How to tile a wall
Tiling a wall
Installing tiling in your kitchen or bathroom is a wonderful way to make a statement which reflects your individual tastes. Although tiling has traditionally been thought of as a complex DIY task, it’s perfectly possible to achieve a professional finish with thorough planning and by carefully working your way through the steps we provide in this guide.
Tiles are durable and easy to clean, meaning that in the long term they’re very cost effective to install. Other than regular cleaning and occasional replacement of sealant or grouting, bathroom tiles are also low maintenance.
In this guide, we’ll take you through the whole process of fitting wall tiles, from planning, to cutting and laying tiles, and finishing off with sealant and grouting.
How do I prepare a wall for tiling?
Thorough preparation is crucial if you want your tiles to be laid properly and last a long time. Before you start laying tiles your wall needs to be absolutely clean, dry and free of dust and grease.
If you’re tiling onto bare plaster, timber or ply then you need to seal the surface before tiling. Use a BAL or SBR primer for the best results – a PVA primer won’t be secure enough in the long term, especially on bathroom walls. Without a primer the tile adhesive will lose moisture and your tiles will start to loosen.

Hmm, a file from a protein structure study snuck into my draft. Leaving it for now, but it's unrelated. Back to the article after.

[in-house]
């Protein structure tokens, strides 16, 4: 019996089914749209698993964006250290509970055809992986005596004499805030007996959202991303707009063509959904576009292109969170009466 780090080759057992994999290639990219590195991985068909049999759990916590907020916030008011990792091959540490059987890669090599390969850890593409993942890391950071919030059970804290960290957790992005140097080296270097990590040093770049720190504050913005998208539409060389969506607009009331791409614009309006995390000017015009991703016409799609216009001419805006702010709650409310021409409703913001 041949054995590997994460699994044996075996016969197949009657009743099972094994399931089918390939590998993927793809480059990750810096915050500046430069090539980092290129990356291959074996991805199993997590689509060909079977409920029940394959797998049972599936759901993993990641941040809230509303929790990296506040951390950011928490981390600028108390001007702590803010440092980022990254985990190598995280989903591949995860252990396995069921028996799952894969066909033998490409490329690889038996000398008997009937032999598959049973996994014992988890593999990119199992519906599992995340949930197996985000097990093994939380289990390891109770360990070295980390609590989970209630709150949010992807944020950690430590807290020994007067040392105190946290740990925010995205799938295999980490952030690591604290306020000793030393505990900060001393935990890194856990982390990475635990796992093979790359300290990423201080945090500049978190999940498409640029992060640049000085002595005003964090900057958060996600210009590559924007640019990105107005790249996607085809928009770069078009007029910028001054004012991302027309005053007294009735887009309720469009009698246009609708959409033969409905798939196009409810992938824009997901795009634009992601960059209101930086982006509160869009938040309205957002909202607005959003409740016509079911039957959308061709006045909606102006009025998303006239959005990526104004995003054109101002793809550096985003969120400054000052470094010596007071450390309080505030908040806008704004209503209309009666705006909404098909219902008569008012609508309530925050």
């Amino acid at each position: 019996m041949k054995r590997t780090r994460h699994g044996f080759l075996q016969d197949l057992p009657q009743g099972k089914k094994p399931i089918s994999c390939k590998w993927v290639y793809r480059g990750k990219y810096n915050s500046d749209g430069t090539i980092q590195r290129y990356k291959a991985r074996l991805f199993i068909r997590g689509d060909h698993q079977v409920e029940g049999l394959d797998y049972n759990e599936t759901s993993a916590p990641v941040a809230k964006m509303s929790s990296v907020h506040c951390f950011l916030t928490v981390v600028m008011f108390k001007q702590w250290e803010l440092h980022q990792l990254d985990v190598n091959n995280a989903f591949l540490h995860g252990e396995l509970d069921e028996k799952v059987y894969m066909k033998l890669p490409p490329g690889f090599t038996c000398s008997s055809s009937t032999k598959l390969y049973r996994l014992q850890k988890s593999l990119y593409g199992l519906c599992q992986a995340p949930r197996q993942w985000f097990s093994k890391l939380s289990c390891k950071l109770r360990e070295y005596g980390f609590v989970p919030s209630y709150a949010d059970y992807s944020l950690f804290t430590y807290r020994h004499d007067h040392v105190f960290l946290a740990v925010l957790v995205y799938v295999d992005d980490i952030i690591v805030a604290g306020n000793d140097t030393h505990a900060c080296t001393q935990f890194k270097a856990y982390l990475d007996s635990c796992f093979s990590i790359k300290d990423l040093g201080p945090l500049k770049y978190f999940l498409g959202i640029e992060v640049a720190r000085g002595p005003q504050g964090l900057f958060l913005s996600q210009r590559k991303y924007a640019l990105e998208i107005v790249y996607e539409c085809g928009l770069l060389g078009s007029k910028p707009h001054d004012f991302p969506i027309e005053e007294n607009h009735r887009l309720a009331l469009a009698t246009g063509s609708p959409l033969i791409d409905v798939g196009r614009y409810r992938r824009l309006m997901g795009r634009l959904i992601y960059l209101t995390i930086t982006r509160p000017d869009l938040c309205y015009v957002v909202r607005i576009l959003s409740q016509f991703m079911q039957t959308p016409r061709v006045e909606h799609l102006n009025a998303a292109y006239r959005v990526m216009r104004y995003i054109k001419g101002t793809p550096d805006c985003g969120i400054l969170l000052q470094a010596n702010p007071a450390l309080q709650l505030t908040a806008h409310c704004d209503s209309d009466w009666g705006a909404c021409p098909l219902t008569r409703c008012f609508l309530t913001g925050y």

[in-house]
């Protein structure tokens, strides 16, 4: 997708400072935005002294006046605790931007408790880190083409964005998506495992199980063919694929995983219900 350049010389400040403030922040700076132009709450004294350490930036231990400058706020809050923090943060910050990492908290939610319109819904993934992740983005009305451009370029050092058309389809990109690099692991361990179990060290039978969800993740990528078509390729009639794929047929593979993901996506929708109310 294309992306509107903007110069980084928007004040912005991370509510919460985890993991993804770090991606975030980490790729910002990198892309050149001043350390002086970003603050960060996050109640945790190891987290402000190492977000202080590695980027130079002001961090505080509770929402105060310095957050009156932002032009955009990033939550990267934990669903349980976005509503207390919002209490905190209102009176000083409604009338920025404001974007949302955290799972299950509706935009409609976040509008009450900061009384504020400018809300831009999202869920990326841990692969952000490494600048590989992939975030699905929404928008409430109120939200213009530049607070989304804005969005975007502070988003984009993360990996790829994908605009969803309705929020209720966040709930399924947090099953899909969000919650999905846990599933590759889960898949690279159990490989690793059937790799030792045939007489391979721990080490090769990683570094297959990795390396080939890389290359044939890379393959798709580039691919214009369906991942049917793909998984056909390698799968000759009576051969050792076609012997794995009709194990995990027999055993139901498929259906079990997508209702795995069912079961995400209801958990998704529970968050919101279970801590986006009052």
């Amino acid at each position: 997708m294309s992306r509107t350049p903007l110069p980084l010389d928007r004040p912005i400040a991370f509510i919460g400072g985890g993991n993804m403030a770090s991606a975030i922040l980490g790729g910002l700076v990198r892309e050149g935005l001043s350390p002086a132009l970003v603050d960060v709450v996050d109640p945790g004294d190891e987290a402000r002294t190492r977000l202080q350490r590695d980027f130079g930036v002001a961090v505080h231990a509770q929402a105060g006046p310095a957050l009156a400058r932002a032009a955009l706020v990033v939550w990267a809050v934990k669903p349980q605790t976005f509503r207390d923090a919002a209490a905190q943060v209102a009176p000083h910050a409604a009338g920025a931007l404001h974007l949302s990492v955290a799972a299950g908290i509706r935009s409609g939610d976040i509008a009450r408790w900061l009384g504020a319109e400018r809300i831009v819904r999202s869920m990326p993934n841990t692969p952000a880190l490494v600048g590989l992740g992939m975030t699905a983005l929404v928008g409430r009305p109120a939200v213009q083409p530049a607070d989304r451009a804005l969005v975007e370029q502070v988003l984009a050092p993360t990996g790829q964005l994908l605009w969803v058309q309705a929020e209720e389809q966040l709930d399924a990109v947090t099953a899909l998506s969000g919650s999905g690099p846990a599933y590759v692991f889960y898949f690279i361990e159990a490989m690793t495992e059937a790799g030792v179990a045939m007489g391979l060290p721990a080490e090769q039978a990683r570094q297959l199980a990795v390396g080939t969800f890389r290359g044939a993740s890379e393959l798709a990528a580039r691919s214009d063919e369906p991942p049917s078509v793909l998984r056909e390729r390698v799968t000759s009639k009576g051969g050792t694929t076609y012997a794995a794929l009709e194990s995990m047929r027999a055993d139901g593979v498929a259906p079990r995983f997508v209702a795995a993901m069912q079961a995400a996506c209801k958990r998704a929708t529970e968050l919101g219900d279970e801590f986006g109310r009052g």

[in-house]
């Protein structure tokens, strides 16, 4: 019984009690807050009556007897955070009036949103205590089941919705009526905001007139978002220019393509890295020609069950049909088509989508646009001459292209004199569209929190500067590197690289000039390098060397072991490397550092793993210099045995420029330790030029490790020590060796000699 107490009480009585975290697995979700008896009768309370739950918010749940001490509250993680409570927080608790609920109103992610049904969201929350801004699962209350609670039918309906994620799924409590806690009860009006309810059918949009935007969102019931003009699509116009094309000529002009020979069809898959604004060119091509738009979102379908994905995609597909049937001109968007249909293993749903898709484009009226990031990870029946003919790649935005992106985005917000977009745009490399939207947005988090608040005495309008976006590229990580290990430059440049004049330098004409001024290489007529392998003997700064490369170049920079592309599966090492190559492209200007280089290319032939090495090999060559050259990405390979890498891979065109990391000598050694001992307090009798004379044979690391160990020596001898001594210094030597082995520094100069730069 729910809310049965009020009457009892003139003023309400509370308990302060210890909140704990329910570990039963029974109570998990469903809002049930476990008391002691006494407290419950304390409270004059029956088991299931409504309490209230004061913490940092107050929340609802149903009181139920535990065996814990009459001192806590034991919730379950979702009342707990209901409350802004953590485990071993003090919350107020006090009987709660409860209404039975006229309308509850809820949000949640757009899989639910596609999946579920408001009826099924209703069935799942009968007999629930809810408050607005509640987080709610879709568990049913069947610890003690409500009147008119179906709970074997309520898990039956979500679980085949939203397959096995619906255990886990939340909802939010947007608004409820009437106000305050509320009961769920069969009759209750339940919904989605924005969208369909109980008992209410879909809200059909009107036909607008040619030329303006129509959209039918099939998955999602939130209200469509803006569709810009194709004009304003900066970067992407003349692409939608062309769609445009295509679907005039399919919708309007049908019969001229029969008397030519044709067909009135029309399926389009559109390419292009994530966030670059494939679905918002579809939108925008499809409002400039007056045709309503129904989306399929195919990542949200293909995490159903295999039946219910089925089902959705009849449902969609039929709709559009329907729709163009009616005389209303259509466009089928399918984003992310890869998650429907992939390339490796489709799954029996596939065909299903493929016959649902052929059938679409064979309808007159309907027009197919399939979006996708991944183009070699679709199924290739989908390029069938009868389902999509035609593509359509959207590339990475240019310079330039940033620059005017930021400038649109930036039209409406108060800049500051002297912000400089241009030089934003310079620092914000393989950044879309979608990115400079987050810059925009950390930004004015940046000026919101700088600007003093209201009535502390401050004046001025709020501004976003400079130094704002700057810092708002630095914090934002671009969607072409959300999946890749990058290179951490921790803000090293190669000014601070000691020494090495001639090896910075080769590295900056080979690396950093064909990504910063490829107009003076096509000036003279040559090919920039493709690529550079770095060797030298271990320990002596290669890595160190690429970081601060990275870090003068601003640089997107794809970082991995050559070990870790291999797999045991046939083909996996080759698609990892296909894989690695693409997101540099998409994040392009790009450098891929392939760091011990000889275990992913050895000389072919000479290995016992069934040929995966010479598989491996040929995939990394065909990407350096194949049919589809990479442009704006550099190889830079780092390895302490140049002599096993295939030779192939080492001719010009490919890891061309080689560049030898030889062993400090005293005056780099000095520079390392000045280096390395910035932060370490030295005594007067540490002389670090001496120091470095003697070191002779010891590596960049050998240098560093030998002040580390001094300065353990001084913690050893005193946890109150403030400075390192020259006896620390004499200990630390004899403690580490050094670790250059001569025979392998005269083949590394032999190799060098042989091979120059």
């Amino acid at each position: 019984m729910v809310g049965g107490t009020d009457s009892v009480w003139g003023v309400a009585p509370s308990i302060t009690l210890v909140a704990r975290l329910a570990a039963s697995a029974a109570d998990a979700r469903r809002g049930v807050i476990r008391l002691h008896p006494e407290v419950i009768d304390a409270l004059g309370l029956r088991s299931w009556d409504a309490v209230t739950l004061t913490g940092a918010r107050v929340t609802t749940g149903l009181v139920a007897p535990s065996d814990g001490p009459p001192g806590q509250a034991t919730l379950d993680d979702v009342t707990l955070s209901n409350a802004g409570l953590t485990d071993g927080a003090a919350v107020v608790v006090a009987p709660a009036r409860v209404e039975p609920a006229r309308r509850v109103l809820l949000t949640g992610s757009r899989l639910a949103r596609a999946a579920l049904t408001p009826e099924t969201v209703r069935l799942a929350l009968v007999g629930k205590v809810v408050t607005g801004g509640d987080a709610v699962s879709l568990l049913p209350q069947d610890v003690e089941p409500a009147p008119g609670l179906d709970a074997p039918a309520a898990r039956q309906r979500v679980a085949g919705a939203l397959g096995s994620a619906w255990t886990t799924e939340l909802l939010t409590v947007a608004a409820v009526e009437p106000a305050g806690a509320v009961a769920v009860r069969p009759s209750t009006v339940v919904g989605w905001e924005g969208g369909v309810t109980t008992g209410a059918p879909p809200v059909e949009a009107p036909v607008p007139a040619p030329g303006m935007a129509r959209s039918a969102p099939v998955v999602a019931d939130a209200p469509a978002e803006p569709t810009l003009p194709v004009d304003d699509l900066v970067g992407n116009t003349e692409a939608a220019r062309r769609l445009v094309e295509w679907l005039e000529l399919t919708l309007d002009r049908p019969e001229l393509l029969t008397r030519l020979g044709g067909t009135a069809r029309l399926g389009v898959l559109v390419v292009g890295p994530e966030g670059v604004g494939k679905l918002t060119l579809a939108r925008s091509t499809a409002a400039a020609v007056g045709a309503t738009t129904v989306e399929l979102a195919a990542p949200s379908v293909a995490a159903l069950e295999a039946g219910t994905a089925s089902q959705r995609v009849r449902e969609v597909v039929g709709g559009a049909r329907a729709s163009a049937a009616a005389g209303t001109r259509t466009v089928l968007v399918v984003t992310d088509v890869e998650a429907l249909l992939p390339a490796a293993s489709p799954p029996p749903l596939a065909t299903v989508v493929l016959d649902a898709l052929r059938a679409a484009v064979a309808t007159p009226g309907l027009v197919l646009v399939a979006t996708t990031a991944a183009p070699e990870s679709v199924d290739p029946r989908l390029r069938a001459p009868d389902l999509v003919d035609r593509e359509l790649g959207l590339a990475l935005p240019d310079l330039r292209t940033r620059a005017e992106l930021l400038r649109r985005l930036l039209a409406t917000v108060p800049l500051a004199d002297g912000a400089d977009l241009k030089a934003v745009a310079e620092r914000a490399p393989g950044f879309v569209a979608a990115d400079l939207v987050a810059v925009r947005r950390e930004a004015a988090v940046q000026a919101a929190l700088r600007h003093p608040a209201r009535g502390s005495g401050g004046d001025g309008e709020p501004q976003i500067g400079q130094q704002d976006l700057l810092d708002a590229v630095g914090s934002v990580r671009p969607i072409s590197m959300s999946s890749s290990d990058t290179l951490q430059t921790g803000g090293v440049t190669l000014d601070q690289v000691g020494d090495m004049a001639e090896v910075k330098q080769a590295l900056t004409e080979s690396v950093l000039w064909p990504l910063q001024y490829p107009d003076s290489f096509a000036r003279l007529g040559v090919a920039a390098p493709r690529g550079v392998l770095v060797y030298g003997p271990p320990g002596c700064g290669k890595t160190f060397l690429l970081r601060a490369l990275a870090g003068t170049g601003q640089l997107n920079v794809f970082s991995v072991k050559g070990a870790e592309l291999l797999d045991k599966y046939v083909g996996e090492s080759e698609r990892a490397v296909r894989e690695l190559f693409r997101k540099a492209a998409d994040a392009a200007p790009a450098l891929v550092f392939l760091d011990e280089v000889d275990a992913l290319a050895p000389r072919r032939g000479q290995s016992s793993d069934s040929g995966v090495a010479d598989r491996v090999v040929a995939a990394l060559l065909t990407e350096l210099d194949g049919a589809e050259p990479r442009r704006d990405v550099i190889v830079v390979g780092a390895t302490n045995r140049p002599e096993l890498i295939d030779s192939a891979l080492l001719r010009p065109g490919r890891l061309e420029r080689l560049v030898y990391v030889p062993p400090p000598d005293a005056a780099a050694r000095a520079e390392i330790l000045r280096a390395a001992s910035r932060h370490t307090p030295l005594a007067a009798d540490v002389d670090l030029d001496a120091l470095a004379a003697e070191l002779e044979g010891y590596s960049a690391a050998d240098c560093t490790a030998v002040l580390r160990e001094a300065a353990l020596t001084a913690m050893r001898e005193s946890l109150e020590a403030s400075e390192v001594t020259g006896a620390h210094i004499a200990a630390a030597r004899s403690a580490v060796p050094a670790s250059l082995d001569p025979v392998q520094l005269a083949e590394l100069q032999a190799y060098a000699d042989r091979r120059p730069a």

If you’re tiling on plasterboard, a new skim coat of plaster must be allowed to dry for at least seven days prior to tiling. If you’re tiling directly onto a sand or cement render, then the render must be a minimum of two weeks old. It’s not advisable to tile directly onto a painted or papered wall.
Natural stone and some porcelain tiles may need to be sealed after application. Follow the manufacturer’s recommendations and seal before and after grouting. This helps protect the tiles from staining.
How many wall tiles will I need?
To establish how many packs of tiles you will need, calculate your surface area in m2 (length x width), and check against the coverage of the pack. For irregular shaped rooms, divide the wall area up into segments and add together for a total. Don’t forget to add at least 10% for inevitable wastage and offcuts.
Tiles are usually given batch numbers, so to ensure proper colour matching try to buy all your required tiles from the same batch.
What tiling adhesive do I need to use?
When tiling onto walls you need to consider the combined weight of the tiles and adhesive. Different wall surfaces will be able to safely support different weights. Refer to the manufacturer's instructions whilst you’re planning so you get the right tiles. Our handy guide below summarises the maximum weights different walls can take:
Where do I start when tiling a wall?
How do I tile a wall?
Now you have planned your layout and fixed your battens, it's time to actually lay down your wall tiles. If you are using adhesive that’s left over from another project, only use it if it’s still in date. You can choose between ready mixed adhesive, and powder that you’ll have to mix yourself.